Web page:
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2005 World Championships preview at 55 kg/121 lbs. in menís Greco-Roman wrestling

The 2005 World Championships will be held in Budapest, Hungary, and the 55 kg division in Greco-Roman will feature a local hero, 2004 Olympic champion Istvan Majoros of Hungary. Although known in his native land prior to the Athens Olympic Games, Majoros was not considered a major star in the sport. He qualified for the Olympics by placing third in an Olympic qualifying event, one of the last athletes to make the field. Yet, with the biggest prize in sports on the line, Majoros had a great performance in Athens to win the gold medal. Now he returns to Hungary, seeking a World title in front of his hometown fans.

This weight division was loaded with talented stars, making Majoros victory even more surprising. Placing second at the Olympics was Gaidar Mamadaliev of Russia, a 2002 World Champion and a veteran star.

Prior to the Olympics, this division had no dominant athlete, and seemed to find a new World champion each year. Among the wrestlers who competed in the Athens Games were other past World Champions Dariusz Jablonski of Poland (2003), Hassan Rangraz of Iran (2001), Sim Kwon-Ho of Korea (2000), Lazaro Rivas of Cuba (1999) and Ercan Yildiz of Turkey (1997).

When they were wrestling well, both Rivas and Rangraz were considered among the best wrestlers in the entire world, regardless of weight. Rivas was also a 2000 Olympic silver medalist and 2001 World bronze medalist, and received FILA's Wrestler of the Year award. Rangraz won a World bronze medal in 2002, but many felt he was the best wrestler, as he was accidently pinned in the semifinals while ahead of his match by nine points, going for the technical fall. Rangraz won a silver medal at the World University Games this summer in Turkey.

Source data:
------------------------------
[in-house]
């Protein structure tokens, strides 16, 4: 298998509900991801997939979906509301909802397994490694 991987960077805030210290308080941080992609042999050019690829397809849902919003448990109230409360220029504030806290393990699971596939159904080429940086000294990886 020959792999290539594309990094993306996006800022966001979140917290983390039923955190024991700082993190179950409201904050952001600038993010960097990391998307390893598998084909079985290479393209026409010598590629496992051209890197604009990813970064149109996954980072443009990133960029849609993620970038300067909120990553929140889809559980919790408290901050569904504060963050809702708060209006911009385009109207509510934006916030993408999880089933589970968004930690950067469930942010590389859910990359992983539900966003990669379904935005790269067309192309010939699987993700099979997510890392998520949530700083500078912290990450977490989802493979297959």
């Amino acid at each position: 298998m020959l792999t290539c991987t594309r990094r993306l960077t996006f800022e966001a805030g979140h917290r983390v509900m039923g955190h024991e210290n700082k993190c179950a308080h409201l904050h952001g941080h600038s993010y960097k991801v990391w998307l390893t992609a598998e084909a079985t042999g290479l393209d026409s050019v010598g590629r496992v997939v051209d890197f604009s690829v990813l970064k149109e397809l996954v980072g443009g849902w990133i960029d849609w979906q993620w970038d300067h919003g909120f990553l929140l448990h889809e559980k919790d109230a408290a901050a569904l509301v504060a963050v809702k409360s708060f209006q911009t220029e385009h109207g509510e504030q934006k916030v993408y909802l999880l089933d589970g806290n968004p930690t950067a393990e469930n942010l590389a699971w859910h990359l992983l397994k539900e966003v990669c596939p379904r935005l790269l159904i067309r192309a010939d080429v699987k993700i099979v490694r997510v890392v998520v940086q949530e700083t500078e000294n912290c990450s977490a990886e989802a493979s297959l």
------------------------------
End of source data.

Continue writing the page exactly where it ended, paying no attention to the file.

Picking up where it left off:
The 2004 Olympic bronze medalist was also a surprise, Artioum Kiouregian of Greece, who fed off the energy from his countrymen in Athens. Aleksey Vakulenko of Ukraine had a career best performance by placing fourth in the Olympics. Irakli Chachua of Georgia placed sixth, also one of the most impressive performances of his career. These athletes may be among the talented upstarts who look to take over the division heading into the 2008 Olympic Games.

Other past World-level medalists who could be in contention in Budapest could be Im Dae Wong of Korea, the 2003 World silver medalist and Petr Svehla of Czech Republic, a World bronze medalist in 2003.

A look at the continental results saw few of the name athletes even on the mats. The medalists at the European Championships were not well known, with Viktor Korabiev of Russia (gold), Roman Amoyan of Armenia (silver), and Ivo Angelov of Bulgaria and Bayram Oezdemir of Turkey (bronze).

The Asian Championships gold medal this year went to a North Korean, Cha Kwang-Su, who beat Korea's World silver medalist Im Dae Wong in the finals. Mukesh Katri of India and Singho Hirai of Japan won the bronze medals. A different North Korean athlete, Il Ri Kyong, won a gold medal at the World University Games this summer.